Wasatch Cache National Forest
In partnership with: Utah Division of State Parks and Recreation, The Friends of the Utah Avalanche Center, Utah Department of Emergency Services and Homeland Security and Salt Lake County.



Friday, December 16, 2005  7:30am
Good morning, this is Bruce Tremper with the Forest Service Utah Avalanche Center with your backcountry avalanche and mountain weather advisory.  Today is Friday, December 16, 2005, and it’s about 7:30 am.

The beacon locator park at Snowbird is now open and free to the public.  It’s sponsored by Wasatch Backcountry Rescue and Snowbird and located just off the bypass road in upper Little Cottonwood Canyon.

Our apologies to those who showed up for the avalanche class we advertised for last Wednesday night at High Mountain Motor Sports.  Apparently there was a miscommunication on the date and the shop could not change their plans on short notice, so they cancelled the class.  Hopefully, we can re-schedule.

Current Conditions:   
Temperatures have warmed from zero degrees a couple days ago to a balmy 10 degrees on the ridge tops this morning with a 10 mph wind from the northwest.  Backcountry riding conditions remain very good on about 6 inches of soft, recrystallized snow on the northerly, wind-sheltered slopes.  But many of the above-tree line slopes have wind damage and the south facing slopes have a sun crust. 

Avalanche Conditions:
A skier triggered a small avalanche yesterday in Toledo Chute, which is a very steep, southeast facing slope around 10,000’ across the road from Alta.  Their ski cut produced a shallow 2-6 inch deep wind slab that broke out about 75 feet wide and ran 100 feet.  So, a few wind slabs still linger especially on the steep, shallow, rocky, and wind exposed terrain.  Also, from a distance, someone noticed a couple fresh fractures in Alexander Basin, which is in Mill Creek, about 9,000’ in elevation on steep, east facing slopes.  We don’t have any other information on these so if you know anything, let us know.

Despite these localized instabilities, the overall avalanche danger remains low.  It has been several days since we had strong winds and the cold temperatures and clear skies continue to rot out the snow surface into very weak, faceted snow that runs through your fingers like salt crystals.  In the thin snowpack areas, the entire snowpack is rapidly turning into weak, depth hoar.  But to make an avalanche, you need a slab on top of the weak layer.  Right now—with the exception of some of the lingering wind drifts—we’re missing the slab.  If significant new snow or wind creates a slab on top of this weak snow, it will certainly produce some very dangerous avalanche conditions.  But in until then, the snow seems content to sit quietly and the weather seems content to not give us a slab.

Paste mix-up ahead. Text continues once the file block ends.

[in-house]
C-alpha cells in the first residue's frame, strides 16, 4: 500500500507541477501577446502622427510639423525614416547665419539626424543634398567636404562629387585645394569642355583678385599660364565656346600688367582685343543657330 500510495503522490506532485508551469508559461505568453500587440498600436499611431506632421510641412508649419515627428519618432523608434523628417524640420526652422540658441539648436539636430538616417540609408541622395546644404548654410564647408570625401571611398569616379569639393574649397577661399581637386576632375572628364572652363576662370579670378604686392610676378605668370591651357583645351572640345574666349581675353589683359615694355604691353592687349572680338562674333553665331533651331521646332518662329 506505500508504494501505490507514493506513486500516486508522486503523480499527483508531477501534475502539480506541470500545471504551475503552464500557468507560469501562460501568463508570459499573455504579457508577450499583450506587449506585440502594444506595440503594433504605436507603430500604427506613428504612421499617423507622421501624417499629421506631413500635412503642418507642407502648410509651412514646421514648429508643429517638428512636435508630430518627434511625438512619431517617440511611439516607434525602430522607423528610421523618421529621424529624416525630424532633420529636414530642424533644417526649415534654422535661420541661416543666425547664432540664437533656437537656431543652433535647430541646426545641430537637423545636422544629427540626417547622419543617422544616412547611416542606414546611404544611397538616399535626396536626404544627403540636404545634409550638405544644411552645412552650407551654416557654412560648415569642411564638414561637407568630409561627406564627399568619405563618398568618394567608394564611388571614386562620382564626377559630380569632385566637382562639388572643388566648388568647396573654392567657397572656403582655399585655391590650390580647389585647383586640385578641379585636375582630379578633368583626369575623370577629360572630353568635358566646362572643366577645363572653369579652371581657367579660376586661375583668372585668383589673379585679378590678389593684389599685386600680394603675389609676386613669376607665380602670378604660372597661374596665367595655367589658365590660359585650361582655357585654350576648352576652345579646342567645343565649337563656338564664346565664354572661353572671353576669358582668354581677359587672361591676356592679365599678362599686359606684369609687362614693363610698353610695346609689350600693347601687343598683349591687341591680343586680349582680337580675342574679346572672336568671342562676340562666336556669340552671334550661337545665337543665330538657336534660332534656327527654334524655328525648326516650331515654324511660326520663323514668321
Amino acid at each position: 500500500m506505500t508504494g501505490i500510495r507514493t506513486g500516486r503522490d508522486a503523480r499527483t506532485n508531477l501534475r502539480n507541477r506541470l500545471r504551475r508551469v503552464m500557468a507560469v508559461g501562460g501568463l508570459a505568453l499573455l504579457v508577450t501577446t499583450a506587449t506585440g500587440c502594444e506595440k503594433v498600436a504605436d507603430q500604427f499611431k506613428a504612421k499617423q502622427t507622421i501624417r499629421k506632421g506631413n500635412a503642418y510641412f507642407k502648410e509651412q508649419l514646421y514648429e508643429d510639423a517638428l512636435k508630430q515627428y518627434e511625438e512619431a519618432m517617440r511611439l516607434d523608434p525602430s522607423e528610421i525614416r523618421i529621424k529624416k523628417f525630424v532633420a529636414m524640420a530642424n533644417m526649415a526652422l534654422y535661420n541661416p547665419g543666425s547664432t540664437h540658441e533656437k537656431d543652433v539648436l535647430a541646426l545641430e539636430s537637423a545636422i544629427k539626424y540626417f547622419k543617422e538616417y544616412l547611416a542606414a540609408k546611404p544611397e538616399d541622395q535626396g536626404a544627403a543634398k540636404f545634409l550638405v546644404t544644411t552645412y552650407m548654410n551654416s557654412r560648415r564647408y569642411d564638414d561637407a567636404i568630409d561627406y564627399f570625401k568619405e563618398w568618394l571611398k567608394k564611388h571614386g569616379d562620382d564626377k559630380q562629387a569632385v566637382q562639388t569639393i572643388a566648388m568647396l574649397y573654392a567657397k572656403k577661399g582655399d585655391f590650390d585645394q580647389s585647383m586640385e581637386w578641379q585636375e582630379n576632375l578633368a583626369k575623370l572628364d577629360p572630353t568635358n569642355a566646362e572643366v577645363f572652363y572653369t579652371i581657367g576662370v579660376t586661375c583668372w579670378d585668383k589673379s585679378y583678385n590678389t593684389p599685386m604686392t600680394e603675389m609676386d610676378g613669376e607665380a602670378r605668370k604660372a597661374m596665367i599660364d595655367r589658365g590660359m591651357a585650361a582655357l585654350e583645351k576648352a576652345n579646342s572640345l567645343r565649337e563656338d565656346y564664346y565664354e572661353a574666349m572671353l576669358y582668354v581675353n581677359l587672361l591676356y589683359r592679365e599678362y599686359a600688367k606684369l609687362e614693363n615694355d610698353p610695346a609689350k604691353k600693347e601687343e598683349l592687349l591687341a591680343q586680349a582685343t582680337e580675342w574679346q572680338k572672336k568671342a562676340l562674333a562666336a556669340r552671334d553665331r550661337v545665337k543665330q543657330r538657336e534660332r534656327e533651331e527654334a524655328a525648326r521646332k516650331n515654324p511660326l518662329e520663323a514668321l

Bottom Line:
For today most slopes have a LOW danger with isolated pockets of  MODERATE danger on upper elevation, steep slopes with lingering wind drifts.

Mountain Weather: 
Today, we have a few clouds coming in from the north and they could produce some scattered, light snow showers.  Ridge top temperatures should remain 10-15 degrees with ridge top winds around 10 mph from the northwest.  Down at 8,000’ temperatures should rise to the mid 20’s.  Temperatures should remain cool on Saturday, but then we have warmer air from the west pushing in for Sunday and Monday, which will raise the ridge top temperatures into the mid 20’s.  Right now, we don’t see any significant snow in the forecast, but we should start to get more weak disturbances from the west starting Sunday.


Regional Snow Profile (this profile can also be found daily off our home page under avalanche products)

Seasonal Weather History Charts.

Wasatch Powderbird Guides will be in Mineral Fork, Cardiff Fork, Silver Fork, Days Fork and Grizzly Gulch.

We appreciate any backcountry snow and avalanche conditions you observe.  Call (801) 524-5304 or 1-800-662-4140, email [email protected] or fax 801-524-6301.  The information in this advisory is from the U.S. Forest Service, which is solely responsible for its content.  This advisory describes general avalanche conditions and local variations always occur.

To have this advisory automatically e-mailed to you each day, click HERE.  (You must re-sign up this season even if you were on the list last season.)

UDOT also has a highway avalanche control work hotline for Little Cottonwood road, which is updated as needed. 801-975-4838.

The annual report for 2004-05 is now on the web. (Click HERE, 8mb)

Evelyn Lees will update this advisory by 7:30 Saturday morning.  Thanks for calling.